It has been amazing this week to read all these remembrances and quotes and summaries of the greatness of Nelson Mandela. While he was clearly a flawed and imperfect human (like each of us), he was clearly a great man who brought about great things. I am especially amazed by how someone walks out of 27 years of unjust imprisonment into a legacy of forgiveness and reconciliation. Amazing.
I am also struck by how he recognized the less-visible prisons that still restrain so many. Prisons of poverty, lack of education, stigma. Especially, I notice his attention to stigma.
The stigma of HIV imprisons so many of the families that I work with in Kenya. It keeps them hiding their medicines and hiding their diagnoses for fear of discrimination and losing all that they hold dear. It prevents them from telling their children that they are infected with HIV out of terror that those children might let this terrible secret slip out. It weighs their hearts down every day — until they believe that they should be ashamed, until they believe that they are dirty and unworthy and less than.
Mandela saw this stigma around HIV for the prison that it was. And he especially saw the vulnerability of the children – my children – children who are living with this virus in their blood or who have had their parents stolen by this virus.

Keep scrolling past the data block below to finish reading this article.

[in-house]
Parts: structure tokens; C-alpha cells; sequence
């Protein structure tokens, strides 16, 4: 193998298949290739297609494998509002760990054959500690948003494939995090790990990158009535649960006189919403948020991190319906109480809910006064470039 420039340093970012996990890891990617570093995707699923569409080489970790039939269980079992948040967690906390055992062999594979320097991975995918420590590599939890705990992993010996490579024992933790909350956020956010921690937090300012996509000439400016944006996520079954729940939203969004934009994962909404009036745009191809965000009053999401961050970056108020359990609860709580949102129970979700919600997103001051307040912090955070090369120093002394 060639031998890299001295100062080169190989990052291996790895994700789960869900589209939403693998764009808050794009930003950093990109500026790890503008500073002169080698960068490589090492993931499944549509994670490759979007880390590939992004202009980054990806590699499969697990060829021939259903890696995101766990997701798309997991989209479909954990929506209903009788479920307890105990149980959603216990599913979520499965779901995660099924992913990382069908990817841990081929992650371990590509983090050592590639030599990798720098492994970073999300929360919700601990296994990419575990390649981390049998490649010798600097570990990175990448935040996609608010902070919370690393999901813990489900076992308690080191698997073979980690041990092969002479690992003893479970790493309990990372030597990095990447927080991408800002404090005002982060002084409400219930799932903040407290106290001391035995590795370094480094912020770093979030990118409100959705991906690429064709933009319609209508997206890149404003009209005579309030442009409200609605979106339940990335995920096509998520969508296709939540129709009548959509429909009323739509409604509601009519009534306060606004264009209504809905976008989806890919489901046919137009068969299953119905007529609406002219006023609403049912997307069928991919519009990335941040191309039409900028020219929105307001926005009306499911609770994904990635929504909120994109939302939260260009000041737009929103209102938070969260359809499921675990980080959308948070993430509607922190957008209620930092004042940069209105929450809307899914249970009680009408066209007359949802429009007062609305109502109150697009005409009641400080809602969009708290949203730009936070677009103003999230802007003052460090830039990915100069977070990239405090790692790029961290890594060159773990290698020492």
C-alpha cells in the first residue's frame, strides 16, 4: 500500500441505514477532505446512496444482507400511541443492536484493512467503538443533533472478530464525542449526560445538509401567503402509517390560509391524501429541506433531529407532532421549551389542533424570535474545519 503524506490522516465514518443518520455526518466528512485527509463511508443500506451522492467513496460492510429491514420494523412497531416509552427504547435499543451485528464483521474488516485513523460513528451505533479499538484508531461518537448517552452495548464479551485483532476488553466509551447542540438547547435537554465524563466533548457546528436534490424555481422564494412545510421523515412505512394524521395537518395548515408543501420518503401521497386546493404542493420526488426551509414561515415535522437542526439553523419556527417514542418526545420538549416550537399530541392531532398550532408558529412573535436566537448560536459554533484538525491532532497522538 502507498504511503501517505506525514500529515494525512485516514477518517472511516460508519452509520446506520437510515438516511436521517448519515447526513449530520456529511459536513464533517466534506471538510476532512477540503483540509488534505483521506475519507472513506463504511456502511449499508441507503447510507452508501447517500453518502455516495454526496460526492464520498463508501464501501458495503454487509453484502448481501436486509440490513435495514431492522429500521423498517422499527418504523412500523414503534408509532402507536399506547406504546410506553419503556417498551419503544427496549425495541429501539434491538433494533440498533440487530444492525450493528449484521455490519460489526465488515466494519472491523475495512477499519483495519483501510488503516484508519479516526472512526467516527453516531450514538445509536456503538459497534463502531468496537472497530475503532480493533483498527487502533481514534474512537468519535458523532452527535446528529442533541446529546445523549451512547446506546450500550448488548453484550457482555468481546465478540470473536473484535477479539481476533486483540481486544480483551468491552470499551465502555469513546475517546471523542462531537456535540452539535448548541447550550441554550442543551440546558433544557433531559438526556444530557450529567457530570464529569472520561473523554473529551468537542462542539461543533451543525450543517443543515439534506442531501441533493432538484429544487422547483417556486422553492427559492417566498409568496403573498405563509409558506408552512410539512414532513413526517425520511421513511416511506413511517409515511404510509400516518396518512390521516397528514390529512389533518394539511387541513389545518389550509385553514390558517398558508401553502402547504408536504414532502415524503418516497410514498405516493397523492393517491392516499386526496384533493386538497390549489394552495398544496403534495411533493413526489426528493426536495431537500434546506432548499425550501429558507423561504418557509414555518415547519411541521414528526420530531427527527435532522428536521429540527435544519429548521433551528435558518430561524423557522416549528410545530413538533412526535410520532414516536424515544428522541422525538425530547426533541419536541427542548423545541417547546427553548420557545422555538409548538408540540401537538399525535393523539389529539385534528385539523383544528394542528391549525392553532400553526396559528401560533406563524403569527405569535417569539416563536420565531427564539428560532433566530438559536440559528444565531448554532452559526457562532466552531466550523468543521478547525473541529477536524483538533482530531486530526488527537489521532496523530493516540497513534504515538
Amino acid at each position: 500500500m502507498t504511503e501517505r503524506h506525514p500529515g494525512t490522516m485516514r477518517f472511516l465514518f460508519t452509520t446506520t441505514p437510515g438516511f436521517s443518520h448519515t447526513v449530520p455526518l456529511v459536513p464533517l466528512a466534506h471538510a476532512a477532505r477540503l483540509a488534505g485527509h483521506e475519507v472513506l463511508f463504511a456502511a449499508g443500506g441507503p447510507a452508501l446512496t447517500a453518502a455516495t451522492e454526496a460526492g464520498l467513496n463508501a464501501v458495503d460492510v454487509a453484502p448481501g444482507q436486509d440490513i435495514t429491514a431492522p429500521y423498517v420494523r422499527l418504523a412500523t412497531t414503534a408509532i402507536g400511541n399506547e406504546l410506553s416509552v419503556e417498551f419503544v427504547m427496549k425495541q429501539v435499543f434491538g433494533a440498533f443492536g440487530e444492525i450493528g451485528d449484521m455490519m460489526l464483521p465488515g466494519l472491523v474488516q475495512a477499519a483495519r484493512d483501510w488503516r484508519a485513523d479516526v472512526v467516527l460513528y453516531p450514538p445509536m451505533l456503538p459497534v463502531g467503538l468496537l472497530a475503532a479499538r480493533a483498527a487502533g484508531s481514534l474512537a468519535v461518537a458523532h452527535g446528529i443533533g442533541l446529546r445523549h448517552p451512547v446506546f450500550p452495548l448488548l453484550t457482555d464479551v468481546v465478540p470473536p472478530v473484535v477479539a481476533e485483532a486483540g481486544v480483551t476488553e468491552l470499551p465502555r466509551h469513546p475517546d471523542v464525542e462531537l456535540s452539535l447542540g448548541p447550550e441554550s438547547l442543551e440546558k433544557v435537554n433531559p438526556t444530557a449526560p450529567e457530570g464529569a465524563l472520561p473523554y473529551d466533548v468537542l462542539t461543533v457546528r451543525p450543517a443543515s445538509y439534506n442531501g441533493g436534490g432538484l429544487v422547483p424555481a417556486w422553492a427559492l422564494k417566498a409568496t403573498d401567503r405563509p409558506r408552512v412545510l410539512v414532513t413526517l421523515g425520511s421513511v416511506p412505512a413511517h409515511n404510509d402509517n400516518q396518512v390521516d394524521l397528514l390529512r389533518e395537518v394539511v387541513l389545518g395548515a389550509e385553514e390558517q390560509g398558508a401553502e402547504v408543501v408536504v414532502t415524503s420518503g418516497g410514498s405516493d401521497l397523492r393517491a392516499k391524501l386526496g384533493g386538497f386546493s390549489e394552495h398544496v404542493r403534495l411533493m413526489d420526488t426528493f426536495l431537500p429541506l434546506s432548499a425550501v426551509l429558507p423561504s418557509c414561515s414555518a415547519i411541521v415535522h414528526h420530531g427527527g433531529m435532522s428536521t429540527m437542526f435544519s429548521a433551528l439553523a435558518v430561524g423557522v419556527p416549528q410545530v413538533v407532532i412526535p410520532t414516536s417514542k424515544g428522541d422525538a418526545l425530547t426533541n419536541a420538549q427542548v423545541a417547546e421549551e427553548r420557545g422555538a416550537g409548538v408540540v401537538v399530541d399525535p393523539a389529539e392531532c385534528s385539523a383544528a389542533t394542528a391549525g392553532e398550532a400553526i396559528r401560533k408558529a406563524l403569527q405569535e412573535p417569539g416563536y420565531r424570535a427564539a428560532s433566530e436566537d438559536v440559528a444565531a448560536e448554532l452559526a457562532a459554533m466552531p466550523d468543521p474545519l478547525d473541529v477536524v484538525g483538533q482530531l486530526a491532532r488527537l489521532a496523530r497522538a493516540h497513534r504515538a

“The stigma and discrimination inflicted on these children are atrocious and inexcusable,” he said. “Many people suffering from AIDS and not killed by the disease itself are killed by the stigma surrounding everybody who has HIV/AIDS. That is why leaders must do everything in their power to fight and to win the struggle against this stigma.”
Nelson Mandela said that back in 2002. And he didn’t just talk about it. He held babies with HIV. He made world leaders, old men who hold babies with the awkwardness of unfamiliarity, hold those babies too. I love it that he visited and held these babies with this virus. And that he brought the magnitude of his voice and his spotlight to the issue of HIV-related stigma.
Bill Gates said that this is what he remembers most and respects about Mandela: “This was something we talked about a lot every time we met: How could we fight stigma and spread reliable information about the disease?”
I’m turning to work in a major way on HIV stigma in the next few months. We’re starting with focus groups and discussions with children and parents and other caregivers in Kenya – all about how stigma in their communities and homes shape the experience of having HIV. We have talked about this a lot before, but we want to start to understand much better how stigma works in this setting. All because we want – we need – to lessen the impact of stigma for families with HIV.
“Atrocious and inexcusable.” Mandela called this stigma what it is, and I draw strength from his call that we must do everything in our power to fight and to win the struggle against this stigma.